Certification Action Line: Oxidation and iron

Feb. 1, 2016

Certification Action Line features questions and answers typical of those appearing in Water Quality Association certification examinations. Some answers may not satisfy everyone or every condition.

1. Oxidizing filters are used mainly to remove what from water?

a. Bacteria
b. Iron
c. Arsenic
d. Magnesium

2. True or False: Oxidation means combining with oxygen.

3. If iron and manganese are not completely removed by oxidation using chemical injection and filtration treatment, the problem may be_____.

a. Too much water hardness
b. High pH
c. Low contact time
d. Warm water temperature

4. True or False: Manganese can be removed from water by adding or exposing other manganese to the water.

5. True or False: You must ensure that no oxidant other than potassium permanganate is fed ahead of a manganese-coated filter.

6. True or False: Iron will settle out of water.

7. True or False: Iron does not impart a taste to water.

8. True or False: Treatment to remove iron and manganese from the water supply will not remove existing stains from bathroom and kitchen fixtures.

9. True or False: Removing iron and manganese from water will help in clothes laundering.

10. True or False: An oxidizing filter cannot be used to remove the rotten-egg smell from water.


1. b.  The soluble forms of iron, manganese and hydrogen sulfide in water can each be oxidized to insoluble forms directly in an oxidizing filter, and the precipitates are also removed by the filters’ mechanical filtration action.

2. False. In earlier years, oxidation referred to combining a substance with oxygen, but as chemistry has advanced, oxidation has come to mean a loss of electrons and gain in positive valence. For example, ferrous iron (Fe++), manganous manganese (Mn++) and sulfide (S) can be oxidized respectively to ferric iron (Fe+++), manganic manganese (Mn++++) and elemental sulfur (Sº). They each become insoluble precipitates in an oxidized form.

3. c. Adequate oxidant contact and contact time are critical for oxidation and the removal of iron, manganese and hydrogen sulfide. Sufficient oxidant dosage and a minimum of 20 minutes is required for iron, manganese and hydrogen sulfide (H2S) to oxidize and come out of solution. This allows time for the reaction to complete and for the precipitate to grow to a filterable size. The kinetics, or rate of the reaction, are dependent on the pH level. The higher the pH, the faster the rate of reaction. The reaction rates are also affected by temperature; the presence of organic material such as tannins; a high level of a particulate, iron, manganese and hydrogen sulfide concentration; and the choice of the oxidant and oxidant concentration.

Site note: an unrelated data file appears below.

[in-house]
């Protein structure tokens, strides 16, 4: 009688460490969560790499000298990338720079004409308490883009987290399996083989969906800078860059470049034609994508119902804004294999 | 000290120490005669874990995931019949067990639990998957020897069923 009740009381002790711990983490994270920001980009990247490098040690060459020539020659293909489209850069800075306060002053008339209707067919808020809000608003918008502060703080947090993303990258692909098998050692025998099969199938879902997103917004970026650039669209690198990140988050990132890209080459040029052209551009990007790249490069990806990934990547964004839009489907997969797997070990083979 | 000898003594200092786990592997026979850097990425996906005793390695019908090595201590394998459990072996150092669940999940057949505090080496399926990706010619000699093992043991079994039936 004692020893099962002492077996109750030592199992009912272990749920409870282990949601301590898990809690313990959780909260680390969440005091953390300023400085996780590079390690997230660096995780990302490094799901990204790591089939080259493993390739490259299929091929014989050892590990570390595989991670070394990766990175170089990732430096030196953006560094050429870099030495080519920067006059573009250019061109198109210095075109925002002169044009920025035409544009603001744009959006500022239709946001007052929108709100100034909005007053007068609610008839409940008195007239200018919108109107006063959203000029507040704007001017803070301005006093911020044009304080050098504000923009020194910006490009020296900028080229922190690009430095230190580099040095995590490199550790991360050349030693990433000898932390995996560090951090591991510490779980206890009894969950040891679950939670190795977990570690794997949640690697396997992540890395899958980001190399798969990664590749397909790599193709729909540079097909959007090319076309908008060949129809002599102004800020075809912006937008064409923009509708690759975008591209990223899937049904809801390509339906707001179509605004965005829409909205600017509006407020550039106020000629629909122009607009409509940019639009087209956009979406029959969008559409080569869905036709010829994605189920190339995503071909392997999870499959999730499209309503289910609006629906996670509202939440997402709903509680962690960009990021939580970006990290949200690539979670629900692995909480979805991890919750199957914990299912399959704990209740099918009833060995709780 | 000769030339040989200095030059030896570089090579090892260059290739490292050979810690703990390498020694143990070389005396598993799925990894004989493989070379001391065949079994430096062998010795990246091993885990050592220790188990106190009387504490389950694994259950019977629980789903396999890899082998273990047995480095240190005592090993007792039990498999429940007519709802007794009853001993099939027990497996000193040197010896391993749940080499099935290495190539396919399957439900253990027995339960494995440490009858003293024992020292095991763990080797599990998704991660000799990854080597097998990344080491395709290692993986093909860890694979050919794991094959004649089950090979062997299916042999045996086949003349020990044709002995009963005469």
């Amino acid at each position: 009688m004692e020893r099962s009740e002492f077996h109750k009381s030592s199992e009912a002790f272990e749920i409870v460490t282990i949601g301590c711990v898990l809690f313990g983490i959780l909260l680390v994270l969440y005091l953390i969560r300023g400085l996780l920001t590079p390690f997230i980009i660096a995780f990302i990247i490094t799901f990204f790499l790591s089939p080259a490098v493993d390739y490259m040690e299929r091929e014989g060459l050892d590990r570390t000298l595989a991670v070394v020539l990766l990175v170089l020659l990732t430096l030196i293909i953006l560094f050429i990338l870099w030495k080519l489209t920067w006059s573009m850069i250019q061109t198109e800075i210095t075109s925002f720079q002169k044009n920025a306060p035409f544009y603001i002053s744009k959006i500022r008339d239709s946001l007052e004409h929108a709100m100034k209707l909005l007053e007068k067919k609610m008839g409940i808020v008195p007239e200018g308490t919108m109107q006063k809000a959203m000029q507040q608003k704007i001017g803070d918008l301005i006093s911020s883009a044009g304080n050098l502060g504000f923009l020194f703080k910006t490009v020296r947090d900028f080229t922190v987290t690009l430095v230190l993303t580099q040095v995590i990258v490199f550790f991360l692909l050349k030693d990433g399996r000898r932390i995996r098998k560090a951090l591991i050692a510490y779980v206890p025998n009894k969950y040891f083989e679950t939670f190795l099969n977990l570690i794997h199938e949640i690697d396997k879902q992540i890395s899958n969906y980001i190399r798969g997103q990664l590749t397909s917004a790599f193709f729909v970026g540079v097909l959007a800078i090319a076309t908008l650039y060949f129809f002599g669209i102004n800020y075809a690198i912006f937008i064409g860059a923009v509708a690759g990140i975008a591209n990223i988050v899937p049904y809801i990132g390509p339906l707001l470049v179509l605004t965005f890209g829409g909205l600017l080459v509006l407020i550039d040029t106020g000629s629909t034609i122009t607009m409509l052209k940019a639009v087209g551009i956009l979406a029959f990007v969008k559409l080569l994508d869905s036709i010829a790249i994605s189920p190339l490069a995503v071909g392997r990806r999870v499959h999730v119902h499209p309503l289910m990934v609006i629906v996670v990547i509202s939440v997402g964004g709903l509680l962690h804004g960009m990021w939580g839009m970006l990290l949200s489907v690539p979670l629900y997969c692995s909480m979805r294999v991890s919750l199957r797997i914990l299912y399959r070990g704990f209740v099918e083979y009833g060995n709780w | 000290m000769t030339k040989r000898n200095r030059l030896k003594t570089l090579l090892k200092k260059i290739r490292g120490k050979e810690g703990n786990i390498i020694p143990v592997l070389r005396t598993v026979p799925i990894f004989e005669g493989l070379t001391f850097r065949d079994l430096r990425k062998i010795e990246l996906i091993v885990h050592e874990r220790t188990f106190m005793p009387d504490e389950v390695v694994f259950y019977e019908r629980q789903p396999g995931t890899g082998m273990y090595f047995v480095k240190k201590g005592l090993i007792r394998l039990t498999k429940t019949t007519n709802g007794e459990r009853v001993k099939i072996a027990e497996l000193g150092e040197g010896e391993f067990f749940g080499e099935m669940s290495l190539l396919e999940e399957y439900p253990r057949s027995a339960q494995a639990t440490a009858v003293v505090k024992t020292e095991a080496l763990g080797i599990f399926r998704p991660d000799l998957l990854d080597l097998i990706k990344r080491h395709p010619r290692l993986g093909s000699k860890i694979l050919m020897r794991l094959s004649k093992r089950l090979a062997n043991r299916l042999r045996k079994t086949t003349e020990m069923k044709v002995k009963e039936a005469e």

4. True. Manganese occurs in numerous oxidation states including Mn+2, Mn+4 and Mn+7. Manganeses in potassium permangate carries an oxidation state of +7, so it oxidizes soluble Mn+2 to insoluble Mn+4. Also, coatings of manganese dioxide on filter materials create a large adsorption capacity for both ferrous iron (Fe+2) and Mn+2.

5. False. No harmful effects to a manganese-coated filter exist from prefeeding chlorine or ozone, for example. This is particularly beneficial with high levels of iron and hydrogen sulfide. It allows an effective oxidization for the hydrogen sulfide and a portion of the iron, a decrease in load on the oxidizing media, and a reduction of the frequency of regeneration.

6. True. If you let a pitcher of water sit out overnight and a layer of red or brown precipitate forms at the bottom, the precipitate is probably iron settling out of the water. When the water was drawn from the tap, it was likely aerated through the screen on the faucet, and the iron precipitated as oxidized ferric hydroxide upon standing in the pitcher. The precipitate is not harmful to health; it is just ugly.

7. False. People who have been raised on water with a high iron content sometimes say that it makes the water taste sweet. Those who are more accustomed to iron-free water frequently say that iron makes water taste metallic.

8. True. Cleaning removes deposits already on fixtures, and they will not return if the staining characteristics of the water are removed. Products on the market may remove stains on the fixtures, but they are frequently very difficult to remove because the deposit has leached into the porcelain.

9. True. Iron can cause clothing to yellow, and manganese causes laundry to grey. Reducing these materials will eliminate these problems. Clothing that is already stained cannot be restored, but future problems will be prevented.

10. False. The rotten-egg smell is likely hydrogen sulfide. A proper oxidizing filter will reduce the odor, but you should also check for other potential issues. If the problem only occurs in the hot water line, it could be generated inside the home. Frequently, hot water heaters are provided with a magnesium sacrificial anode to prevent the water heater tank from corroding. Under the right conditions, this sacrificial anode forms hydrogen sulfide when combined with sulfates and sulfate that reduce bacteria in the water. If the water in the area is corrosive, an aluminum or zinc sacrificial anode may be substituted. If the odor only occurs in major appliances such as a washing machine, the problem may also be sulfur-reducing bacteria. In this case, try superchlorinating the house water system to control the bacteria through this process. However, if neither resolves the issue, you might need an oxidizing filter.

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